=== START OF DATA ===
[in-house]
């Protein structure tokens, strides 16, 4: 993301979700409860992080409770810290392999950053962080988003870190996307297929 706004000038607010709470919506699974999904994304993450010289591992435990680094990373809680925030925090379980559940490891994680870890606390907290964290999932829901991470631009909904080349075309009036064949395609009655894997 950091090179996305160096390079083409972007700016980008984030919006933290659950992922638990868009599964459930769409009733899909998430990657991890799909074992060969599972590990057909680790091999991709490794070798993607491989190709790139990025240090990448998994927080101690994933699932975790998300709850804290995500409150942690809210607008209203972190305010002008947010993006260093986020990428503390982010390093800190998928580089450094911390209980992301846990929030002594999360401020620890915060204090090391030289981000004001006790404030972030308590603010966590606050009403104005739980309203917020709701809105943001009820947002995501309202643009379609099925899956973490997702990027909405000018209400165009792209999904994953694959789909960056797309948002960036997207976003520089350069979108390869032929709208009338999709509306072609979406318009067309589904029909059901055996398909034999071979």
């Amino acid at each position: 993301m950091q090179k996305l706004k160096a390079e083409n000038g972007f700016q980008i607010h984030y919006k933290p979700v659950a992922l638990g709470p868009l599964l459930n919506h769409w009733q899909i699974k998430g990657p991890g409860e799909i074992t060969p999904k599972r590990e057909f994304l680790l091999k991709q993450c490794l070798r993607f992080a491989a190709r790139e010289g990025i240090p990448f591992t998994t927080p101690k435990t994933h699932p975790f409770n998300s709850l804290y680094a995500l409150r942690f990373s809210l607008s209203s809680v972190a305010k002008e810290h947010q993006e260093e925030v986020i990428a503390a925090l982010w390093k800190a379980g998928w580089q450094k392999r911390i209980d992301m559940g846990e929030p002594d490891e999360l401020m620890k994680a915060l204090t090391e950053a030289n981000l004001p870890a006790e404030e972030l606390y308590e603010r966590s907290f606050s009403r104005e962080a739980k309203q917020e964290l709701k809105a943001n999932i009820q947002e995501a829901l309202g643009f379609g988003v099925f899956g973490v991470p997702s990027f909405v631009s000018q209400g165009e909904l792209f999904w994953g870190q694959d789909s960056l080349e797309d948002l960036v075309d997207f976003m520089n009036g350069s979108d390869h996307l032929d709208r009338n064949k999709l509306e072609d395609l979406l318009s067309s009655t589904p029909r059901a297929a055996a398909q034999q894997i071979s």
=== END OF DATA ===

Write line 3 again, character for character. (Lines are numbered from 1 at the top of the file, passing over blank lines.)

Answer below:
């Amino acid at each position: 993301m950091q090179k996305l706004k160096a390079e083409n000038g972007f700016q980008i607010h984030y919006k933290p979700v659950a992922l638990g709470p868009l599964l459930n919506h769409w009733q899909i699974k998430g990657p991890g409860e799909i074992t060969p999904k599972r590990e057909f994304l680790l091999k991709q993450c490794l070798r993607f992080a491989a190709r790139e010289g990025i240090p990448f591992t998994t927080p101690k435990t994933h699932p975790f409770n998300s709850l804290y680094a995500l409150r942690f990373s809210l607008s209203s809680v972190a305010k002008e810290h947010q993006e260093e925030v986020i990428a503390a925090l982010w390093k800190a379980g998928w580089q450094k392999r911390i209980d992301m559940g846990e929030p002594d490891e999360l401020m620890k994680a915060l204090t090391e950053a030289n981000l004001p870890a006790e404030e972030l606390y308590e603010r966590s907290f606050s009403r104005e962080a739980k309203q917020e964290l709701k809105a943001n999932i009820q947002e995501a829901l309202g643009f379609g988003v099925f899956g973490v991470p997702s990027f909405v631009s000018q209400g165009e909904l792209f999904w994953g870190q694959d789909s960056l080349e797309d948002l960036v075309d997207f976003m520089n009036g350069s979108d390869h996307l032929d709208r009338n064949k999709l509306e072609d395609l979406l318009s067309s009655t589904p029909r059901a297929a055996a398909q034999q894997i071979s």